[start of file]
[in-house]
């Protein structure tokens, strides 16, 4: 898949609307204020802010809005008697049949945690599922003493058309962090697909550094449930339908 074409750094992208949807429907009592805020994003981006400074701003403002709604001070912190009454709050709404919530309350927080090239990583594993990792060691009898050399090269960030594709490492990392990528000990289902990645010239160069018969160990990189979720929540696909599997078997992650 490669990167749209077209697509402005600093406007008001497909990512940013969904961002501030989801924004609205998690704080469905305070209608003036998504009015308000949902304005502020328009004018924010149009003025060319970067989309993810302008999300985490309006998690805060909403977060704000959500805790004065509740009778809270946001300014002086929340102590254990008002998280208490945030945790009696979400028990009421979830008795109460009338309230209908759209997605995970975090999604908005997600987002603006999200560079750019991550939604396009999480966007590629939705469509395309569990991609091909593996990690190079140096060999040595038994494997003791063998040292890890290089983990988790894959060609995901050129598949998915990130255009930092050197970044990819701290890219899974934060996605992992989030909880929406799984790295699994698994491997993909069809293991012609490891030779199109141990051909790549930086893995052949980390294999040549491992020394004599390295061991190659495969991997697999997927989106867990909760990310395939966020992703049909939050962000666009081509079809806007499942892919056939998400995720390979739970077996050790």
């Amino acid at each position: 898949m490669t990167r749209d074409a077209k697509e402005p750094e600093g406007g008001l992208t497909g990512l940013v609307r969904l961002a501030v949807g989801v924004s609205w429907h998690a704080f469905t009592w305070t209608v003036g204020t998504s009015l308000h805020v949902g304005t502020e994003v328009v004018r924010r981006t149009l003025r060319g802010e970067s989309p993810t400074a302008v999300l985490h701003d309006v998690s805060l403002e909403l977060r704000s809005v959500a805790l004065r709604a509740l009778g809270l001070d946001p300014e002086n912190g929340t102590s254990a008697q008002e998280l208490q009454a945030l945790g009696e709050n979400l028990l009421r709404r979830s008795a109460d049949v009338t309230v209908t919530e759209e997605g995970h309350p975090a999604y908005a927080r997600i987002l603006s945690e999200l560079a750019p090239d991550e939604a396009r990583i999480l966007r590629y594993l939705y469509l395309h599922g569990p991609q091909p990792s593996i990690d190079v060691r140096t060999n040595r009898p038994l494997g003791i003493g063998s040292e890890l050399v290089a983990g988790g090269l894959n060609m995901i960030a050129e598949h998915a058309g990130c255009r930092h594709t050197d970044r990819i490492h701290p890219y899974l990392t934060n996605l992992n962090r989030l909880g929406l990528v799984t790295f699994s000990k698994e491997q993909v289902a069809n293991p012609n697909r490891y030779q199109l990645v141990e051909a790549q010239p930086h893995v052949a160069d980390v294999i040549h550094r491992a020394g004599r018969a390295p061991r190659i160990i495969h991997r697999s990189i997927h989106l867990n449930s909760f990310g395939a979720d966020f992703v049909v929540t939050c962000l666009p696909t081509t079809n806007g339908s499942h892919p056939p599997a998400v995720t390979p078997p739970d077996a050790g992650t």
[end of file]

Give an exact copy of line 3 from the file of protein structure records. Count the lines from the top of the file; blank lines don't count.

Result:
């Amino acid at each position: 898949m490669t990167r749209d074409a077209k697509e402005p750094e600093g406007g008001l992208t497909g990512l940013v609307r969904l961002a501030v949807g989801v924004s609205w429907h998690a704080f469905t009592w305070t209608v003036g204020t998504s009015l308000h805020v949902g304005t502020e994003v328009v004018r924010r981006t149009l003025r060319g802010e970067s989309p993810t400074a302008v999300l985490h701003d309006v998690s805060l403002e909403l977060r704000s809005v959500a805790l004065r709604a509740l009778g809270l001070d946001p300014e002086n912190g929340t102590s254990a008697q008002e998280l208490q009454a945030l945790g009696e709050n979400l028990l009421r709404r979830s008795a109460d049949v009338t309230v209908t919530e759209e997605g995970h309350p975090a999604y908005a927080r997600i987002l603006s945690e999200l560079a750019p090239d991550e939604a396009r990583i999480l966007r590629y594993l939705y469509l395309h599922g569990p991609q091909p990792s593996i990690d190079v060691r140096t060999n040595r009898p038994l494997g003791i003493g063998s040292e890890l050399v290089a983990g988790g090269l894959n060609m995901i960030a050129e598949h998915a058309g990130c255009r930092h594709t050197d970044r990819i490492h701290p890219y899974l990392t934060n996605l992992n962090r989030l909880g929406l990528v799984t790295f699994s000990k698994e491997q993909v289902a069809n293991p012609n697909r490891y030779q199109l990645v141990e051909a790549q010239p930086h893995v052949a160069d980390v294999i040549h550094r491992a020394g004599r018969a390295p061991r190659i160990i495969h991997r697999s990189i997927h989106l867990n449930s909760f990310g395939a979720d966020f992703v049909v929540t939050c962000l666009p696909t081509t079809n806007g339908s499942h892919p056939p599997a998400v995720t390979p078997p739970d077996a050790g992650t």